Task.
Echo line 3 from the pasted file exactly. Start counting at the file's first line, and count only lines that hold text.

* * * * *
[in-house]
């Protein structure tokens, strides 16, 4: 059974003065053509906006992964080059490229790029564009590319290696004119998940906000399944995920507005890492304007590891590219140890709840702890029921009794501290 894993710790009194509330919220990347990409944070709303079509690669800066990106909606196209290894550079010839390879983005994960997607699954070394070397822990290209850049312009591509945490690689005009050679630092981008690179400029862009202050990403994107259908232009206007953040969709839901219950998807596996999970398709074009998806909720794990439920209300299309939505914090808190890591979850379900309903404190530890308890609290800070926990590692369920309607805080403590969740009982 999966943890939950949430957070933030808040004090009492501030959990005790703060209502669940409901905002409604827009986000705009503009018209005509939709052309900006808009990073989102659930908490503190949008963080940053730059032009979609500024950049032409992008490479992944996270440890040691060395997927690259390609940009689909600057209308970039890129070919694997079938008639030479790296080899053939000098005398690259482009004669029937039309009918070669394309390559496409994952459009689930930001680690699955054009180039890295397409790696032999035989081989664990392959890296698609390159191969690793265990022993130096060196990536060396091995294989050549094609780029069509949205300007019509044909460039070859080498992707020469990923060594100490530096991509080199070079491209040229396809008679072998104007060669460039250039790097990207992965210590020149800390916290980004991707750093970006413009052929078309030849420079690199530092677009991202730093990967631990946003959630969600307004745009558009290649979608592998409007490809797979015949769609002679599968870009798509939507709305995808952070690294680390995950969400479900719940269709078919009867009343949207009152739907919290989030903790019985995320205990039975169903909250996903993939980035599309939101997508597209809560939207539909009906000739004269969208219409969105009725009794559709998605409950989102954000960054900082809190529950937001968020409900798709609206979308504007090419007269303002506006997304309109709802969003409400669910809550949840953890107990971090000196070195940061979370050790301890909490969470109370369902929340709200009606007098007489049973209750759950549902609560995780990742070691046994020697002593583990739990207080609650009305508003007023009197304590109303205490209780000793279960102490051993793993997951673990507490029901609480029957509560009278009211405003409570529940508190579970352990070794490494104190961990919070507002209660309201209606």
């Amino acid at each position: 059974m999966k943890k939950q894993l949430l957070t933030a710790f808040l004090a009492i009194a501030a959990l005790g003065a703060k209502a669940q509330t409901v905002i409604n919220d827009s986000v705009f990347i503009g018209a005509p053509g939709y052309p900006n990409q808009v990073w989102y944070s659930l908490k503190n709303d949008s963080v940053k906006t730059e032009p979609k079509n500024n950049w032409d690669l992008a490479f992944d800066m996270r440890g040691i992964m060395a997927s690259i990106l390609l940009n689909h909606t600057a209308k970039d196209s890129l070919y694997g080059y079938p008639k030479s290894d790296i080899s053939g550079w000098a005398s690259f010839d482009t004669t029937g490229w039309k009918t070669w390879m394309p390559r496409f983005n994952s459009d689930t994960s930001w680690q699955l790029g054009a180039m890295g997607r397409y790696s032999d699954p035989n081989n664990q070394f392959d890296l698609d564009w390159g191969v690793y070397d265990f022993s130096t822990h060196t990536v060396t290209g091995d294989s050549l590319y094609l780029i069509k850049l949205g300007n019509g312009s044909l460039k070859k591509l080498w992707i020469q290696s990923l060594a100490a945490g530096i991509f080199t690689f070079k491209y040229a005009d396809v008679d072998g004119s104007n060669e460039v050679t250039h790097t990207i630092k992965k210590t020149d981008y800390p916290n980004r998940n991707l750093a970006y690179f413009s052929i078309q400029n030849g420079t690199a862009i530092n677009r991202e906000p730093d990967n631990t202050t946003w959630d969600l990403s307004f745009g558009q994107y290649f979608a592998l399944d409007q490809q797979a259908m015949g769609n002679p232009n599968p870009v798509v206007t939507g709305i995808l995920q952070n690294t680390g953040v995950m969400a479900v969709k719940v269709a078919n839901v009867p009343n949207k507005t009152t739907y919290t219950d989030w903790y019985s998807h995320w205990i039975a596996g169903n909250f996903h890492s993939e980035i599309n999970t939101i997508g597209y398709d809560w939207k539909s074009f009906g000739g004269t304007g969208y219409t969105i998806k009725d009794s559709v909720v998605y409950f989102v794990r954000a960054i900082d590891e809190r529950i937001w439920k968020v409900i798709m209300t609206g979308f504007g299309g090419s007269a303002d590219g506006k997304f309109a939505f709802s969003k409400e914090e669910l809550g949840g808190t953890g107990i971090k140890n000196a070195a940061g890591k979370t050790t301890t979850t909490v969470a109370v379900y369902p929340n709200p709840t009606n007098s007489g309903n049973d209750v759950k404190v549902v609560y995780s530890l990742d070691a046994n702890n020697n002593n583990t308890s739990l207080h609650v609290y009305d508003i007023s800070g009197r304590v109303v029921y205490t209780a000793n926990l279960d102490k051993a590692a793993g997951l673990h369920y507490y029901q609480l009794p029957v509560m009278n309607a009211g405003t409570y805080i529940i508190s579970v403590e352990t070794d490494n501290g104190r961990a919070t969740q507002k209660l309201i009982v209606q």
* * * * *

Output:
């Amino acid at each position: 059974m999966k943890k939950q894993l949430l957070t933030a710790f808040l004090a009492i009194a501030a959990l005790g003065a703060k209502a669940q509330t409901v905002i409604n919220d827009s986000v705009f990347i503009g018209a005509p053509g939709y052309p900006n990409q808009v990073w989102y944070s659930l908490k503190n709303d949008s963080v940053k906006t730059e032009p979609k079509n500024n950049w032409d690669l992008a490479f992944d800066m996270r440890g040691i992964m060395a997927s690259i990106l390609l940009n689909h909606t600057a209308k970039d196209s890129l070919y694997g080059y079938p008639k030479s290894d790296i080899s053939g550079w000098a005398s690259f010839d482009t004669t029937g490229w039309k009918t070669w390879m394309p390559r496409f983005n994952s459009d689930t994960s930001w680690q699955l790029g054009a180039m890295g997607r397409y790696s032999d699954p035989n081989n664990q070394f392959d890296l698609d564009w390159g191969v690793y070397d265990f022993s130096t822990h060196t990536v060396t290209g091995d294989s050549l590319y094609l780029i069509k850049l949205g300007n019509g312009s044909l460039k070859k591509l080498w992707i020469q290696s990923l060594a100490a945490g530096i991509f080199t690689f070079k491209y040229a005009d396809v008679d072998g004119s104007n060669e460039v050679t250039h790097t990207i630092k992965k210590t020149d981008y800390p916290n980004r998940n991707l750093a970006y690179f413009s052929i078309q400029n030849g420079t690199a862009i530092n677009r991202e906000p730093d990967n631990t202050t946003w959630d969600l990403s307004f745009g558009q994107y290649f979608a592998l399944d409007q490809q797979a259908m015949g769609n002679p232009n599968p870009v798509v206007t939507g709305i995808l995920q952070n690294t680390g953040v995950m969400a479900v969709k719940v269709a078919n839901v009867p009343n949207k507005t009152t739907y919290t219950d989030w903790y019985s998807h995320w205990i039975a596996g169903n909250f996903h890492s993939e980035i599309n999970t939101i997508g597209y398709d809560w939207k539909s074009f009906g000739g004269t304007g969208y219409t969105i998806k009725d009794s559709v909720v998605y409950f989102v794990r954000a960054i900082d590891e809190r529950i937001w439920k968020v409900i798709m209300t609206g979308f504007g299309g090419s007269a303002d590219g506006k997304f309109a939505f709802s969003k409400e914090e669910l809550g949840g808190t953890g107990i971090k140890n000196a070195a940061g890591k979370t050790t301890t979850t909490v969470a109370v379900y369902p929340n709200p709840t009606n007098s007489g309903n049973d209750v759950k404190v549902v609560y995780s530890l990742d070691a046994n702890n020697n002593n583990t308890s739990l207080h609650v609290y009305d508003i007023s800070g009197r304590v109303v029921y205490t209780a000793n926990l279960d102490k051993a590692a793993g997951l673990h369920y507490y029901q609480l009794p029957v509560m009278n309607a009211g405003t409570y805080i529940i508190s579970v403590e352990t070794d490494n501290g104190r961990a919070t969740q507002k209660l309201i009982v209606q």